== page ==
An appellate court recently invalidated parts of the city of Austin’s local ordinance addressing short-term rentals.
- Two provisions of the city of Austin’s short-term rental housing ordinance were struck down by the 3rd Court of Appeals as a violation of property owners’ private property rights.
- Many cities have ordinances governing short-term rentals, and legislators considered legislation during the last session that would have set statewide standards. None of that legislation passed, but it is likely to resurface in 2021.
- The Texas Apartment Association continues to follow this issue; contact email@example.com to share your experiences.
During the 2019 Legislative Session, the Texas Apartment Association took part in several conversations about a highly contested topic: short-term rentals (STRs). You know the ones—AirBnB, Homeaway, etc. Local regulations on these types of facilities exist in many cities across Texas, which has spurred calls for statewide regulations to be enacted. While no legislation was passed this session, this will inevitably be a topic that arises again when the legislature next meets in January of 2021.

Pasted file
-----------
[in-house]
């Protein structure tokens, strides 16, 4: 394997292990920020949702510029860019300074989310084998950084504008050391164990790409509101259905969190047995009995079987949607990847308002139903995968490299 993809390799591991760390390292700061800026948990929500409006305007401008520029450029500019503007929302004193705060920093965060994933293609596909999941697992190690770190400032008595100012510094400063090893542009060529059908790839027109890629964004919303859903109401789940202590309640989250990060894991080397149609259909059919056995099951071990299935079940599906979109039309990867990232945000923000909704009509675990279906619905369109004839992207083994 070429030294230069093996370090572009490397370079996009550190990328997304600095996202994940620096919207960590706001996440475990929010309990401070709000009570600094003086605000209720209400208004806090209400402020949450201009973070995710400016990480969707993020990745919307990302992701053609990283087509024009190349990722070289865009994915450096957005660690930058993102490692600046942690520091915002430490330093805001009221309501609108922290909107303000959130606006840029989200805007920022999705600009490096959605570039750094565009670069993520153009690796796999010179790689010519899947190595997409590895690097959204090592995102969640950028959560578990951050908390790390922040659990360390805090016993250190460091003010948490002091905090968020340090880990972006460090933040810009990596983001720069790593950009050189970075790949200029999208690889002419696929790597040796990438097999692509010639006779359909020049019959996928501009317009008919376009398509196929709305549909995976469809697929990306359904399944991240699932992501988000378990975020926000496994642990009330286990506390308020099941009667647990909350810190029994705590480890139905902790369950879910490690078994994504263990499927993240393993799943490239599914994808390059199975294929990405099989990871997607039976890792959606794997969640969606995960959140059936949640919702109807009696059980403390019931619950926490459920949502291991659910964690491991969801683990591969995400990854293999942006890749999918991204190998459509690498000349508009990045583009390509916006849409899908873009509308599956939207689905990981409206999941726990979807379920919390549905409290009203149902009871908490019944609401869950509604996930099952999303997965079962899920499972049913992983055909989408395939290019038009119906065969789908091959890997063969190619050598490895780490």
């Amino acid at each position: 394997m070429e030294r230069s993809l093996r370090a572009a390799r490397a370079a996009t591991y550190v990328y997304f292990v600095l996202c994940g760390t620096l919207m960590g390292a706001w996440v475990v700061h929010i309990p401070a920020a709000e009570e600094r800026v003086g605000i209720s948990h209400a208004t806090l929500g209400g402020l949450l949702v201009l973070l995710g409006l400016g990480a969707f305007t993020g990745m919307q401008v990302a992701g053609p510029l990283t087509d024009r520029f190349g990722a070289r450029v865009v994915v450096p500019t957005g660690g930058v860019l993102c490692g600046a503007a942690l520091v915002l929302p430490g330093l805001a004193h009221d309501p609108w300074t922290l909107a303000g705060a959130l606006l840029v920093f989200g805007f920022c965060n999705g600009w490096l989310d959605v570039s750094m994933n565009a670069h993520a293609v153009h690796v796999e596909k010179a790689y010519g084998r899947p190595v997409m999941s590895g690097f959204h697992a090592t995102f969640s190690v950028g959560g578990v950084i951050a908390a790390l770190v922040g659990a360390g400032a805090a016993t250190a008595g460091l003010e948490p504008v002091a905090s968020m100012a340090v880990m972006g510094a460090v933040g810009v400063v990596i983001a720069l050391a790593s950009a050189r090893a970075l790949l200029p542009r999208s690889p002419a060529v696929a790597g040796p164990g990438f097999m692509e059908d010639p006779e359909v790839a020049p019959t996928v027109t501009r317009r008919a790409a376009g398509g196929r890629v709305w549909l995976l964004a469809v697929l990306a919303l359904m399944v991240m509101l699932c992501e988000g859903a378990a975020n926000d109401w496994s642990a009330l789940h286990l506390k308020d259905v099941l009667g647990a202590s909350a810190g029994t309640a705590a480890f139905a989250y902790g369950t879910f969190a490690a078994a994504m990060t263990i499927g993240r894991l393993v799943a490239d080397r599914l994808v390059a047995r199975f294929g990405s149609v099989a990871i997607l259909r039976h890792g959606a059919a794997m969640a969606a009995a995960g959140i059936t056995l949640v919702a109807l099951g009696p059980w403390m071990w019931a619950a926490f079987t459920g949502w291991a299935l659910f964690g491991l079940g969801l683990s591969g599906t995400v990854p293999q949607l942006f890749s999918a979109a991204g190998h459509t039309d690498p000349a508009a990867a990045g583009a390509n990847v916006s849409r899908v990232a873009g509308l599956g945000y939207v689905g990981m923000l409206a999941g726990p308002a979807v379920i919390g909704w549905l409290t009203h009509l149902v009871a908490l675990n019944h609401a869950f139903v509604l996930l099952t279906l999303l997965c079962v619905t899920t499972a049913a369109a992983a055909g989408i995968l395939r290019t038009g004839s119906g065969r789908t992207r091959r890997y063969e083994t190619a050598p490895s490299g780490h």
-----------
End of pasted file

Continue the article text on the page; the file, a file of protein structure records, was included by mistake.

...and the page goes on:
Austin is one of the many cities with local ordinances on STRs, and recently the 3rd Court of Appeals struck down two provisions of this ordinance as unconstitutional, stating these requirements violate private property rights of homeowners. While this is still an ongoing suit, the rulings here are highly likely to come into play with any bills introduced on the topic next Session. Read more about the ruling here.
TAA will continue to monitor STR regulation and reform efforts statewide, and we encourage anyone with experience dealing with these to share your stories. You may contact David Mintz, TAA Vice President of Government Affairs or Kyle Jackson, TAA Director of Government Affairs at firstname.lastname@example.org.